Busy Beavers in the Big City: An Analysis of Beaver Distribution, Foraging and Non-lethal Forage Management in Urban Riverine Forests
Where human and beaver populations overlap in cities, conflicts can arise over the beavers’ impact to woody vegetation and river valley infrastructure. One way that cities reduce beavers exploitation of limited shared resources is using non-lethal deterrents, like tree enclosures. Beaver foraging behaviour is well studied in natural systems, with decades of research describing their feeding behaviour and interactions with the woody vegetation community. In comparison, there is a poor understanding of beaver foraging behaviour in urban areas, and effectiveness of forage deterrents. My thesis helps to address this research gap. During late summer and fall of 2017, a survey of beaver lodge distribution and an inventory of riparian woody vegetation, as impacted by beavers, were completed on two reaches of the South Saskatchewan River. One river reach (24 km) passed through the City of Saskatoon where there is active beaver management; the second river reach (29 km) was the adjacent upstream conservation area where there is no beaver management. In City parks the effectiveness of a non-lethal forage deterrent use – tree enclosures - was assessed in May 2018. Results from the beaver activity surveys show that lodge complex density is 56% lower in the city reach; lodges active at the time of the inventory had a dispersed spatial distribution. The riparian woody vegetation community along the two river reaches is markedly different, with more than twice the species richness for both trees and shrubs in the city reach. Much of the enhanced plant diversity can be attributed to introduced woody species. Beaver prefer cottonwoods (Populus spp.), as evidenced by high foraging of this taxa in the unmanaged reach. But, in the managed reach, cottonwood trees are protected. Thus beavers shifted their foraging efforts to Manitoba maple and green ash. The City of Saskatoon is currently using four primary materials for construction tree enclosures. Wire-mesh in various gauges and patterns have an overall 80% effectiveness in deterring further beaver foraging, but chicken wire performs poorest as it girdles trees. Overall, this research contributes to the understanding of urban beaver foraging patterns and preferences within river valley forests. In addition, this research provides land and resource managers with evidence and suggestions regarding the appropriate use of wire-wrapping as a non-lethal beaver deterrent technique.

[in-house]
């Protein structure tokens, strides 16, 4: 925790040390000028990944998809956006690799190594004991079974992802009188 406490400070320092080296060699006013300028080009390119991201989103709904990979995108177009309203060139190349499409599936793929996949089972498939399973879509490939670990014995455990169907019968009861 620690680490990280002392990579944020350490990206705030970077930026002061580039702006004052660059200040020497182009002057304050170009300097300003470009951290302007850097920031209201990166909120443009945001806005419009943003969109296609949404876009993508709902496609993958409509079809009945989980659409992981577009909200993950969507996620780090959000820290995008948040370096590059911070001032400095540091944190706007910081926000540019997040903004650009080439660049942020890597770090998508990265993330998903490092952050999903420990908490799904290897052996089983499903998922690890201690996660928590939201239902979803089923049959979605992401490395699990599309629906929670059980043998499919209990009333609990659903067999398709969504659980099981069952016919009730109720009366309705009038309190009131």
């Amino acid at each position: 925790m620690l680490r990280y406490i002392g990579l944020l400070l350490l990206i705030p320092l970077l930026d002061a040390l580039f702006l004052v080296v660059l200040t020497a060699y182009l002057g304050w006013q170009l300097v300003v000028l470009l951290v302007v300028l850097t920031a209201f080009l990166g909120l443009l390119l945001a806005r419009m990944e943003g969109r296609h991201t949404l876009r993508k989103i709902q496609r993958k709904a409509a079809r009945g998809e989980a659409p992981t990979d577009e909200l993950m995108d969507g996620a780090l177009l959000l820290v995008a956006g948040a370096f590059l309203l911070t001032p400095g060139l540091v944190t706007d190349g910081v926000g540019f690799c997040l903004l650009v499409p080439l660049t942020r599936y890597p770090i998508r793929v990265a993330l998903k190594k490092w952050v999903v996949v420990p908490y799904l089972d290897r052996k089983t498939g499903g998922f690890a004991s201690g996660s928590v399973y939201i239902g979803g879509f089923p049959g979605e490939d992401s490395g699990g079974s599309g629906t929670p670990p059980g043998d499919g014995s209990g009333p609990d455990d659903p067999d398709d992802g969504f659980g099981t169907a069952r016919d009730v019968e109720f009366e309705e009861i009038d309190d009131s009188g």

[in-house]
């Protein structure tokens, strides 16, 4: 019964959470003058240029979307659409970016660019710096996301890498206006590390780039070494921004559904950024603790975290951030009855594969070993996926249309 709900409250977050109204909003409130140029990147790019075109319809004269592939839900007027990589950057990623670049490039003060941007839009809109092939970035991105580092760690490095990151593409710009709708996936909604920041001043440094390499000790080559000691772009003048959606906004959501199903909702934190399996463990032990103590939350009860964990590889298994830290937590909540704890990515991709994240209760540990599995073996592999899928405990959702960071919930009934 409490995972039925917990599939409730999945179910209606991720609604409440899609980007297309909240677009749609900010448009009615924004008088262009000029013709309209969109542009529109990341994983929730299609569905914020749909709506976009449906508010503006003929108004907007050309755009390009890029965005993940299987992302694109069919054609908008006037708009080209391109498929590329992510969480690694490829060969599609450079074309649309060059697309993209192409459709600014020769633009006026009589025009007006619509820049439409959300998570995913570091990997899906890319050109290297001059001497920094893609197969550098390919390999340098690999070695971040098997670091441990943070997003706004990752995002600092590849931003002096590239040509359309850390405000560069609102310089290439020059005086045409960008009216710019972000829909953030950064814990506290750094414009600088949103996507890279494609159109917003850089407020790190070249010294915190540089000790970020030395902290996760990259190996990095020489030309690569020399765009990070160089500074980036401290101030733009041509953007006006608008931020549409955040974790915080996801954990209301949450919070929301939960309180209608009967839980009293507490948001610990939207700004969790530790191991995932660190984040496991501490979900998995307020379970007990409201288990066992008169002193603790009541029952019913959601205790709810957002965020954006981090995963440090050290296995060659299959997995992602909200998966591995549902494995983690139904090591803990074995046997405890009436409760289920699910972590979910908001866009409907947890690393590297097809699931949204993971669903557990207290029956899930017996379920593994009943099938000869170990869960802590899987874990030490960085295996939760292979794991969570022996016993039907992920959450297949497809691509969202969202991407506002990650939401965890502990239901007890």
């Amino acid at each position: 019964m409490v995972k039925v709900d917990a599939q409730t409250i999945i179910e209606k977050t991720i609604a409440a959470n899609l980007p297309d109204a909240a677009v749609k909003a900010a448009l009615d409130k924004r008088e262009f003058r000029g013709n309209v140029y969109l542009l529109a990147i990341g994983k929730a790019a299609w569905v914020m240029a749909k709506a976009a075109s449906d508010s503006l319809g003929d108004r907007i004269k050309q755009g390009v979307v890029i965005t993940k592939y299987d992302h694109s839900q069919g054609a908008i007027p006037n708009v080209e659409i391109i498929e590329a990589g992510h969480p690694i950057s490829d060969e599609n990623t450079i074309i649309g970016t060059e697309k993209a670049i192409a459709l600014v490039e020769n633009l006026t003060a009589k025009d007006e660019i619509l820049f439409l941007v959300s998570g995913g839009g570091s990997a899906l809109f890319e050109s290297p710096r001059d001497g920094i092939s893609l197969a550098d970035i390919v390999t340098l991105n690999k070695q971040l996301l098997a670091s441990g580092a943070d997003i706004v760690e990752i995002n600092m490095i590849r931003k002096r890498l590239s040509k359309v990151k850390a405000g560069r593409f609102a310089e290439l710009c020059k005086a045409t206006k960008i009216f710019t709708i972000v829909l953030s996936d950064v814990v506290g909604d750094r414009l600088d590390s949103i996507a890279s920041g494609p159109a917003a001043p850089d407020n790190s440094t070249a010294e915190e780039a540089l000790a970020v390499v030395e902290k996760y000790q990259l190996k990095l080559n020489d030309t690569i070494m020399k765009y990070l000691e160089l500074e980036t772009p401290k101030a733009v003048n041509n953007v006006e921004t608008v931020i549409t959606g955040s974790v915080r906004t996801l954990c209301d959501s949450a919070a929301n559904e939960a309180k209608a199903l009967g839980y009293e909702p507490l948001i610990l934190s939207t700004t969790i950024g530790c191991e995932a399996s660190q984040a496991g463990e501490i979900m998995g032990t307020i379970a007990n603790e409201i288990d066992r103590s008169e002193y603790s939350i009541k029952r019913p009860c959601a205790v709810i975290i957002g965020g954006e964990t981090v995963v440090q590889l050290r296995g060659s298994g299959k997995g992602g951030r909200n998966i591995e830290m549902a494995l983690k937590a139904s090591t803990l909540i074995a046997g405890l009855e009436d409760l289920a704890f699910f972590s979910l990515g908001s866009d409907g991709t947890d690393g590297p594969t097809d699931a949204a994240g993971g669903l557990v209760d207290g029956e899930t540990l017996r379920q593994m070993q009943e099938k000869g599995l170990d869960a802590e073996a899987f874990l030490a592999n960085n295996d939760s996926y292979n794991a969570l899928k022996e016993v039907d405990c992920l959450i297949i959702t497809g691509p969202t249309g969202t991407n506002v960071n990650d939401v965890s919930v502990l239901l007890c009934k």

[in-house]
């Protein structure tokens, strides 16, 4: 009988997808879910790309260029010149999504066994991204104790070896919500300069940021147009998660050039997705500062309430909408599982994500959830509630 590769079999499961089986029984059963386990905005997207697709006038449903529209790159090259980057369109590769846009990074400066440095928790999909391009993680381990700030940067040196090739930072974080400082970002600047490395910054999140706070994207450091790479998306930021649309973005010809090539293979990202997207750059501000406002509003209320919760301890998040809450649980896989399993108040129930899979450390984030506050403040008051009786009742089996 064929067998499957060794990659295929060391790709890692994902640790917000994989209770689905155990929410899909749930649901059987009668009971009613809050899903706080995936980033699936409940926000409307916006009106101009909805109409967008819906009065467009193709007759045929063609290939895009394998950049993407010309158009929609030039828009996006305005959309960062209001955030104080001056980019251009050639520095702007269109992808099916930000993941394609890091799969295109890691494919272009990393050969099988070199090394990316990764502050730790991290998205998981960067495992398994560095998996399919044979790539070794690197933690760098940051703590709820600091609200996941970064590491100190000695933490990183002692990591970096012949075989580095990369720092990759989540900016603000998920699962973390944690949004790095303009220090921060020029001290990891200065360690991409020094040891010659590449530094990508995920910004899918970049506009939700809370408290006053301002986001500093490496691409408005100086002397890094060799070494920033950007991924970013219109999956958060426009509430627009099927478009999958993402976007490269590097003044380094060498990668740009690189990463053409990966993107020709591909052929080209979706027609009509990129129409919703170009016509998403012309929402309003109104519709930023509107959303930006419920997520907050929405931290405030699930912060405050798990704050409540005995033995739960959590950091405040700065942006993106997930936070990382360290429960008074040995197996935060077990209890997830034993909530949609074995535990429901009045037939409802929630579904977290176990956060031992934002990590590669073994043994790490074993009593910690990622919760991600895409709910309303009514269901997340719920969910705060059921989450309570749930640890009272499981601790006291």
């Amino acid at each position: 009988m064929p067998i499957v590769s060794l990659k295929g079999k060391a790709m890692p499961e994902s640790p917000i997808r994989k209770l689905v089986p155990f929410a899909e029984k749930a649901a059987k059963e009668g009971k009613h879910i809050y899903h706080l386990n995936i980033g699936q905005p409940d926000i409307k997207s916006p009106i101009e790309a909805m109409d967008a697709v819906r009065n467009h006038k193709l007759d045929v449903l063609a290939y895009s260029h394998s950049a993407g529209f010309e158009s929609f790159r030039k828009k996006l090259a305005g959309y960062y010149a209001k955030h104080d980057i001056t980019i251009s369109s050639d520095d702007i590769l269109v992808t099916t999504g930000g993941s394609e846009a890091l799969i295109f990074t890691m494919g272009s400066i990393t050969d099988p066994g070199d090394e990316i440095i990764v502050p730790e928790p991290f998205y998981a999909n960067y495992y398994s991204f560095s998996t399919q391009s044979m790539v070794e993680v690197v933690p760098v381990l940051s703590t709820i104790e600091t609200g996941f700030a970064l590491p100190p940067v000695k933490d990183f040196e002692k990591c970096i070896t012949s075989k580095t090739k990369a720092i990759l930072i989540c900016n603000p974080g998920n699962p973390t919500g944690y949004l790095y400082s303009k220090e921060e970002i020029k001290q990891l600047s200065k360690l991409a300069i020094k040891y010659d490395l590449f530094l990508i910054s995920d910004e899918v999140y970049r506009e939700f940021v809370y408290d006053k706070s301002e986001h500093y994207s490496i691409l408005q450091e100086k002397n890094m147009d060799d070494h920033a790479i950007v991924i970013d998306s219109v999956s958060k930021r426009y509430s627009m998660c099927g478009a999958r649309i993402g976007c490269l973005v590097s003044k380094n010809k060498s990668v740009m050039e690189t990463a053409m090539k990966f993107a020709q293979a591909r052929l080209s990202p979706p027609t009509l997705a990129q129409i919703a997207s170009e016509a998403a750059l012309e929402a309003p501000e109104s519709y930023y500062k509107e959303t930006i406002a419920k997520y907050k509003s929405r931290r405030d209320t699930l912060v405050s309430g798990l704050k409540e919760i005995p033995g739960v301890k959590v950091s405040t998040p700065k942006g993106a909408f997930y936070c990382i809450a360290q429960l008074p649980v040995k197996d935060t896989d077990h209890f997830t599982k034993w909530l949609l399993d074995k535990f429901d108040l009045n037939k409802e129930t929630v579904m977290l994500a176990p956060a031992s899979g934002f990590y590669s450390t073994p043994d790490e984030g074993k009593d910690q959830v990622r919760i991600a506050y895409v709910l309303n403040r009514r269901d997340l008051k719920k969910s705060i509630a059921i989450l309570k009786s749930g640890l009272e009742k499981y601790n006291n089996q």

City of Saskatoon, beaver, urban riparian forests, forage deterrents, riparian forests, South Saskatchewan River
Master of Science (M.Sc.)
Geography and Planning